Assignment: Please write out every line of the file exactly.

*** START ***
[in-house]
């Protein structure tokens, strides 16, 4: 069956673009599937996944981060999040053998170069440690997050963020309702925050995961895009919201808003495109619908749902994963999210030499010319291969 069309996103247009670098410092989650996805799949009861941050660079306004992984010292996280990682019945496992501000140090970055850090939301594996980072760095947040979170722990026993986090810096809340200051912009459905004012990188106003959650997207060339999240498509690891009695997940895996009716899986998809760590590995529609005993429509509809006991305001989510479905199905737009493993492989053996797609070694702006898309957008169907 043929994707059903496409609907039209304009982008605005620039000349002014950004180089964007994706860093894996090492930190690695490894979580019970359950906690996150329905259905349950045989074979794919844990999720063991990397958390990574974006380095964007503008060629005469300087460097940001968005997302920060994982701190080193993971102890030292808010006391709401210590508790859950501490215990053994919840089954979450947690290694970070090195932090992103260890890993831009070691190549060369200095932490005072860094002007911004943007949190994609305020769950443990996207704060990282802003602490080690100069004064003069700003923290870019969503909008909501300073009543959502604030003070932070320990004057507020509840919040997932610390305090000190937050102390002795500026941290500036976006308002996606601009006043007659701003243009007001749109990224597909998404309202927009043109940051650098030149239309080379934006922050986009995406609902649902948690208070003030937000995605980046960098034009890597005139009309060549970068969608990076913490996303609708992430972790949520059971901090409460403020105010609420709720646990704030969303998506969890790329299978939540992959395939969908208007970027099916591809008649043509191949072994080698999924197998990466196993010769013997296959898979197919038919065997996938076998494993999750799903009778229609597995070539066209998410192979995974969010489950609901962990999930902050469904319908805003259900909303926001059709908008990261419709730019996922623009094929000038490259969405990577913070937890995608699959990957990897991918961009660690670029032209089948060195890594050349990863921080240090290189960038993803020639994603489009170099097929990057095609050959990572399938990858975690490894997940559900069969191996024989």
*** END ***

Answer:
[in-house]
């Protein structure tokens, strides 16, 4: 069956673009599937996944981060999040053998170069440690997050963020309702925050995961895009919201808003495109619908749902994963999210030499010319291969 069309996103247009670098410092989650996805799949009861941050660079306004992984010292996280990682019945496992501000140090970055850090939301594996980072760095947040979170722990026993986090810096809340200051912009459905004012990188106003959650997207060339999240498509690891009695997940895996009716899986998809760590590995529609005993429509509809006991305001989510479905199905737009493993492989053996797609070694702006898309957008169907 043929994707059903496409609907039209304009982008605005620039000349002014950004180089964007994706860093894996090492930190690695490894979580019970359950906690996150329905259905349950045989074979794919844990999720063991990397958390990574974006380095964007503008060629005469300087460097940001968005997302920060994982701190080193993971102890030292808010006391709401210590508790859950501490215990053994919840089954979450947690290694970070090195932090992103260890890993831009070691190549060369200095932490005072860094002007911004943007949190994609305020769950443990996207704060990282802003602490080690100069004064003069700003923290870019969503909008909501300073009543959502604030003070932070320990004057507020509840919040997932610390305090000190937050102390002795500026941290500036976006308002996606601009006043007659701003243009007001749109990224597909998404309202927009043109940051650098030149239309080379934006922050986009995406609902649902948690208070003030937000995605980046960098034009890597005139009309060549970068969608990076913490996303609708992430972790949520059971901090409460403020105010609420709720646990704030969303998506969890790329299978939540992959395939969908208007970027099916591809008649043509191949072994080698999924197998990466196993010769013997296959898979197919038919065997996938076998494993999750799903009778229609597995070539066209998410192979995974969010489950609901962990999930902050469904319908805003259900909303926001059709908008990261419709730019996922623009094929000038490259969405990577913070937890995608699959990957990897991918961009660690670029032209089948060195890594050349990863921080240090290189960038993803020639994603489009170099097929990057095609050959990572399938990858975690490894997940559900069969191996024989």